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I think the following article and links/material related to it may be of interest to any of us who wish to pursue continuing this project. http://remediatingassessment.blogspot.com/2013/09/on-moocs-boocs-and-docc-innovation-in.html .
Here are some things we could think about.
Is OLCC the right name for this? This may seem a bit lame, but the acronym comes from the 90's, and it needs to reflect the 21st century, not 20th. The above link describes DOCCs as Distributed Open Collaborative Courses.
What type of online material best engages 21st century students? I am attaching at the bottom of this page an interesting article (you need to login to see it) "This Chart Shows the Promise and Limits of Learning Analytics" by Jeffrey Young in the January 2016 Chronicle of Higher Education. On page 4 he describes some discoveries Courtney Stewart (Utah State's School of Teacher Education) made through learning analtyics:
One of the biggest surprises he found: Only half the students ever used the home page he had so carefully built for the course. Instead, many students just jumped to the homework, and only clicked to a reading assignment or lecture if they didn’t know the answer to a question.
Did we see this effect? Did the students make comments on the papers the way I (Bob) expected? No, they only asked questions about the assignments, and the few of my students that did ask about the papers, were being proded by me in my lecture. That is, we would discuss the papers, and I would literally assign [read: force] them to ask questions. The students were uncomfortable asking questions about the papers. But I do not think that is the whole story, and there is something else that is also going on. Today's youth have grown up in a world a massive information access, and they navigate information differently than those who went to college before the computer and internet became prevalent.
We do have access to all comments, http://olcc.ccce.divched.org/comments , maybe we should analyse this for what students commented on? If there are clusters of comments on papers that occured Tuesday/Thursday 4:30-6PM Central time, or shortly after, they were being proded by me. (Many students were assigned specific questions that came up in class disussions - and asked them after class. They were not student originated questions, but the ones dealing with assignments, were).
Is Q and A the way to provide textual information? Harry Pence's 2008 CCCE Newsletter article Browsers and Burrowers , alerted us to a new trend which 9 years later may have become a reality in that today's students do not read the way they did 50 years ago. May and Cotton's molecule of the month Newsletter article showed that their style of presenting material online evolved from an encyclopedia style to a Q and A (Question and Answer) style. I (Bob) am trying an experiment here, and making this page in a Q and A, where the Q is red. My thought is does this make it easier for today's student to navigate? In the above paper's discussion I tried to bring forth the idea of a Q and A textbook format, and does that what we need for the Cheminformatics OLCC? Instead of writing a paper and posting that, should we be doing Q and As?
Is Cheminformatcs changing the fundamental cognitive artifacts used to represent, manipulate and communicate chemical information? Cognitive artifacts are entities outside of the mind that are used in cognitive processes. Some claim they need to be physical, but I would disagree and claim that a digital entity could perform the role of a cognitive artifact. The shopping list is a classical cognitive artifact, in that writing down what you need reduces the cognitive load involved with memorization to remembering to look at the list, not memorizing what is on the list. Cognitive artifacts change the cognitive process. Cognitive artifacts like the calculator enable extended cognitive processes where a single cognitive agent uses the calculator in to manipulate arithmetic cognitive tasks. Is a web page like this a cognitive artifact enabling multiagent distributed cognitive processes where more than one agent tackles a task, like deciding what worked and did not work with the cheminformatics OLCC?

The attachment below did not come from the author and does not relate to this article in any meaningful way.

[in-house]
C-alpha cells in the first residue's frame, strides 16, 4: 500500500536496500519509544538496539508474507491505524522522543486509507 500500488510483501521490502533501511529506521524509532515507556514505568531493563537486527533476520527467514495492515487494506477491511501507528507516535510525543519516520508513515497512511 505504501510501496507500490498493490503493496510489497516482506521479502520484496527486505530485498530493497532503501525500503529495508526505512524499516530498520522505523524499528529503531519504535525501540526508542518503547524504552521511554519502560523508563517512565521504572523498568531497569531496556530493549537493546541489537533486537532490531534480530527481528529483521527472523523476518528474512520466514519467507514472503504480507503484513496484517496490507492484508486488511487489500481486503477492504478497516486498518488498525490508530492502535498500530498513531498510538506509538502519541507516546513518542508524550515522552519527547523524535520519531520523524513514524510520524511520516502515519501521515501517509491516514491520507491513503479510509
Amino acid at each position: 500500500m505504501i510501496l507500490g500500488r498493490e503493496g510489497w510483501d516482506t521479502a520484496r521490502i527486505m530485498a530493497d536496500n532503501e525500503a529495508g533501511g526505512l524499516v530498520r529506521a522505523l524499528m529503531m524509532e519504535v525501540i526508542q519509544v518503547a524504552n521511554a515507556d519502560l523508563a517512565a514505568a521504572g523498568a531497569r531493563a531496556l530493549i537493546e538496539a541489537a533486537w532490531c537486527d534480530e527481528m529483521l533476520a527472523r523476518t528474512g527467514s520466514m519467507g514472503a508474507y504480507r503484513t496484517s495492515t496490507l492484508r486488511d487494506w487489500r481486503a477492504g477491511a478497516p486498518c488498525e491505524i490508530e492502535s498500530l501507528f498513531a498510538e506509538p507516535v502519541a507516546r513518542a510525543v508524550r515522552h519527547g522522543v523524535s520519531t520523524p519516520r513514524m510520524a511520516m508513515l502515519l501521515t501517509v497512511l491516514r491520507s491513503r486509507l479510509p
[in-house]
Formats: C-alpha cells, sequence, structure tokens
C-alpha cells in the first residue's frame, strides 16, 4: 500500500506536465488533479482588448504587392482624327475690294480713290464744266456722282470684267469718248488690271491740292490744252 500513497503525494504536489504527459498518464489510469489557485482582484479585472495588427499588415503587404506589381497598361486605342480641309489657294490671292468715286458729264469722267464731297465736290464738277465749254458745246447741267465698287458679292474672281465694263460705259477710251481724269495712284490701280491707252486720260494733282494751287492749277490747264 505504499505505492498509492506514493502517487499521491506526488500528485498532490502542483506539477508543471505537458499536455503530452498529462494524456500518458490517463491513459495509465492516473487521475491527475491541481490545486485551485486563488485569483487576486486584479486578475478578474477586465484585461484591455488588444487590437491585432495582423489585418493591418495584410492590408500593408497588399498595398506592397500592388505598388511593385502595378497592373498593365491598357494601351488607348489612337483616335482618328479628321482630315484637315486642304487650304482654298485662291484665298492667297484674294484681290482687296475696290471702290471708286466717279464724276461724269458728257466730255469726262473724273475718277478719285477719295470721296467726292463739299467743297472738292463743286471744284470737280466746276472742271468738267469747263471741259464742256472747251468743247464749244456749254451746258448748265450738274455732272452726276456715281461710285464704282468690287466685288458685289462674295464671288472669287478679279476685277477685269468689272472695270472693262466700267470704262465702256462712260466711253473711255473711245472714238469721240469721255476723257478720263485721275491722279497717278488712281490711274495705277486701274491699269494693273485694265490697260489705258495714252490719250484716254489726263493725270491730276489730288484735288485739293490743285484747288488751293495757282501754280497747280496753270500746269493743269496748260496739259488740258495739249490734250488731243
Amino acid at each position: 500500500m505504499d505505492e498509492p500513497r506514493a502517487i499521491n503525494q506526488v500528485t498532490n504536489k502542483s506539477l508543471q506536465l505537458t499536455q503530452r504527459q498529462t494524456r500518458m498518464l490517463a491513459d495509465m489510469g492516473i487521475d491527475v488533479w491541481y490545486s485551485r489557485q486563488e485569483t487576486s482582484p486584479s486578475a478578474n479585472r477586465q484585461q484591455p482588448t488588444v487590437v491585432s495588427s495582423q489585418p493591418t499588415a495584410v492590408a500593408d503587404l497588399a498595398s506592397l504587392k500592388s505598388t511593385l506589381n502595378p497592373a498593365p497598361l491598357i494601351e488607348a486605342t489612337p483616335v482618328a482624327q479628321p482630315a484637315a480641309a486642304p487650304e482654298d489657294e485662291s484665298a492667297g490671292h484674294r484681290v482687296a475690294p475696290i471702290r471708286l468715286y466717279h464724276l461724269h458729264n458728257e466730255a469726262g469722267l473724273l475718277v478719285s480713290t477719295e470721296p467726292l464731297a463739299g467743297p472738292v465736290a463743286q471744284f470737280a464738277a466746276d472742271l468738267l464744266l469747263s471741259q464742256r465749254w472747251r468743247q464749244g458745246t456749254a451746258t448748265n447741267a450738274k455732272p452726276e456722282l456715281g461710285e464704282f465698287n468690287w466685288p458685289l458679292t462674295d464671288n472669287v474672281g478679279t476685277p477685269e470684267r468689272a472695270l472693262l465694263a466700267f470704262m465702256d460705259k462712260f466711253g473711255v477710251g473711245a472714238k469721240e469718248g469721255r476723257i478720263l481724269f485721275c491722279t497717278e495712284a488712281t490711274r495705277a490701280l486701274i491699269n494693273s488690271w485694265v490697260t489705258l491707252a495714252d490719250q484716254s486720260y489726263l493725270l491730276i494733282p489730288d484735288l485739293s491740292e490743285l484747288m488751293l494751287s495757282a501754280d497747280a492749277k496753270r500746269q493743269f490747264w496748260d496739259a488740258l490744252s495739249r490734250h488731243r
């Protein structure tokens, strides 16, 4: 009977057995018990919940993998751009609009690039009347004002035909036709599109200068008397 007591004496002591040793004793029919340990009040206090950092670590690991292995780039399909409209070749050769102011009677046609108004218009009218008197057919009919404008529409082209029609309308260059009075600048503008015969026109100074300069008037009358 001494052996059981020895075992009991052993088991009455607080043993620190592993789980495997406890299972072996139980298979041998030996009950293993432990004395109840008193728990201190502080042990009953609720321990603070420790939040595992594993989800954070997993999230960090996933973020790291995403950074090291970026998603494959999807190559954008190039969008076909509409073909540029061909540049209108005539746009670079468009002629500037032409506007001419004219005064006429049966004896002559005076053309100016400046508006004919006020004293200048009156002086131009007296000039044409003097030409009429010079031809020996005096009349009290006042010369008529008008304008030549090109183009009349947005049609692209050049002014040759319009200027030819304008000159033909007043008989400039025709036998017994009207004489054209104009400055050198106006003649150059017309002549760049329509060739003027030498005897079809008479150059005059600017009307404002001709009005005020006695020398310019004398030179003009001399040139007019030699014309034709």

Is a Lewis Dot Structure a Cognitive Artifact, a cognitive construct, or what? Good question, worth discussing. I would say it is a cognitive or mental construct in the sense that a line between to letters is only a bond for the cognitive agent who visualizes atoms as being letters and a bond as being a line between the "atoms", but the construct can be used to represent chemical information in a manner that enables distributed cogintive processes. The artifact would be tool used to create the lewis dot structure, be it chalk and a board, pencil and paper, or monitor and computer. So are the constructs based on the artifacts? I would say yes, and if you did not have the tools (artifacts) you needed to "draw" a lewis dot structure, it would not be a construct that represents a chemical entity.
Is a reaction mechanism a cognitive schema? Schema are frameworks used to organize and interpret construct-based information in the process of performing a cognitive task. I would argue that schema based frameworks we use to solve problems are based on the mental constructs used to represent the information which in turn are based on the fundamental cogintive artifacts. For extended or distributed cognitive processes, our ability to solve problems is defined by the artifactual technologies we employ
or concept that
mainstay in todays classroomstudents in today's world of instant access to multiple information sources have developed ways of navigating information analagous to Harry Pence's Browsers, in contrast to borrowers, maybe chunking information as discussed in the Molecule of the Month
Changing student expectations
Systematic chemical information is older than any of us